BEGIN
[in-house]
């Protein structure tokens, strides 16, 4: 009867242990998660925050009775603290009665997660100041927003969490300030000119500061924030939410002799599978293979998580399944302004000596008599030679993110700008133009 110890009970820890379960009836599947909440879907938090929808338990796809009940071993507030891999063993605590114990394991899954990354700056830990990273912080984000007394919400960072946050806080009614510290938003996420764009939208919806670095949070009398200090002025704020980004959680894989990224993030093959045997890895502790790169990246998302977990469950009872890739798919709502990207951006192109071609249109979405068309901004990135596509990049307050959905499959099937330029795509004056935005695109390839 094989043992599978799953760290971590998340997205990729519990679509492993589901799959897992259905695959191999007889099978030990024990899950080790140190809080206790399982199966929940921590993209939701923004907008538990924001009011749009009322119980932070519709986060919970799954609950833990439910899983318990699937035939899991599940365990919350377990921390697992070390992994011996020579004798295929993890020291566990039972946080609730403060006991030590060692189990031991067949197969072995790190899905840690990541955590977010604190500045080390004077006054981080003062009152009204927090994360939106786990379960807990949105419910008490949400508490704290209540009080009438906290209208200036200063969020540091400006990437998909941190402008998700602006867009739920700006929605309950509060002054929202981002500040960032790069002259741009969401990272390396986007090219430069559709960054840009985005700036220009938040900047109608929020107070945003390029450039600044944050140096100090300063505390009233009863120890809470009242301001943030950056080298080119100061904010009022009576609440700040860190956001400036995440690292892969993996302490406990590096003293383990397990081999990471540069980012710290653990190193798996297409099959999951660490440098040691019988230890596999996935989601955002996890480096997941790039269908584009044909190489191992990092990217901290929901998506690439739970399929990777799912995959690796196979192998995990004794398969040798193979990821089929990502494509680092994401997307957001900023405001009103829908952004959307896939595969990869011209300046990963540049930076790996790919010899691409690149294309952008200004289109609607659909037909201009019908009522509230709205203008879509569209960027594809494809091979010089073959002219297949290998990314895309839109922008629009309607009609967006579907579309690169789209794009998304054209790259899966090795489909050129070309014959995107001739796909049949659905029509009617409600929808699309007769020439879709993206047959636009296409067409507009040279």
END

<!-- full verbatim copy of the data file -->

[in-house]
């Protein structure tokens, strides 16, 4: 009867242990998660925050009775603290009665997660100041927003969490300030000119500061924030939410002799599978293979998580399944302004000596008599030679993110700008133009 110890009970820890379960009836599947909440879907938090929808338990796809009940071993507030891999063993605590114990394991899954990354700056830990990273912080984000007394919400960072946050806080009614510290938003996420764009939208919806670095949070009398200090002025704020980004959680894989990224993030093959045997890895502790790169990246998302977990469950009872890739798919709502990207951006192109071609249109979405068309901004990135596509990049307050959905499959099937330029795509004056935005695109390839 094989043992599978799953760290971590998340997205990729519990679509492993589901799959897992259905695959191999007889099978030990024990899950080790140190809080206790399982199966929940921590993209939701923004907008538990924001009011749009009322119980932070519709986060919970799954609950833990439910899983318990699937035939899991599940365990919350377990921390697992070390992994011996020579004798295929993890020291566990039972946080609730403060006991030590060692189990031991067949197969072995790190899905840690990541955590977010604190500045080390004077006054981080003062009152009204927090994360939106786990379960807990949105419910008490949400508490704290209540009080009438906290209208200036200063969020540091400006990437998909941190402008998700602006867009739920700006929605309950509060002054929202981002500040960032790069002259741009969401990272390396986007090219430069559709960054840009985005700036220009938040900047109608929020107070945003390029450039600044944050140096100090300063505390009233009863120890809470009242301001943030950056080298080119100061904010009022009576609440700040860190956001400036995440690292892969993996302490406990590096003293383990397990081999990471540069980012710290653990190193798996297409099959999951660490440098040691019988230890596999996935989601955002996890480096997941790039269908584009044909190489191992990092990217901290929901998506690439739970399929990777799912995959690796196979192998995990004794398969040798193979990821089929990502494509680092994401997307957001900023405001009103829908952004959307896939595969990869011209300046990963540049930076790996790919010899691409690149294309952008200004289109609607659909037909201009019908009522509230709205203008879509569209960027594809494809091979010089073959002219297949290998990314895309839109922008629009309607009609967006579907579309690169789209794009998304054209790259899966090795489909050129070309014959995107001739796909049949659905029509009617409600929808699309007769020439879709993206047959636009296409067409507009040279």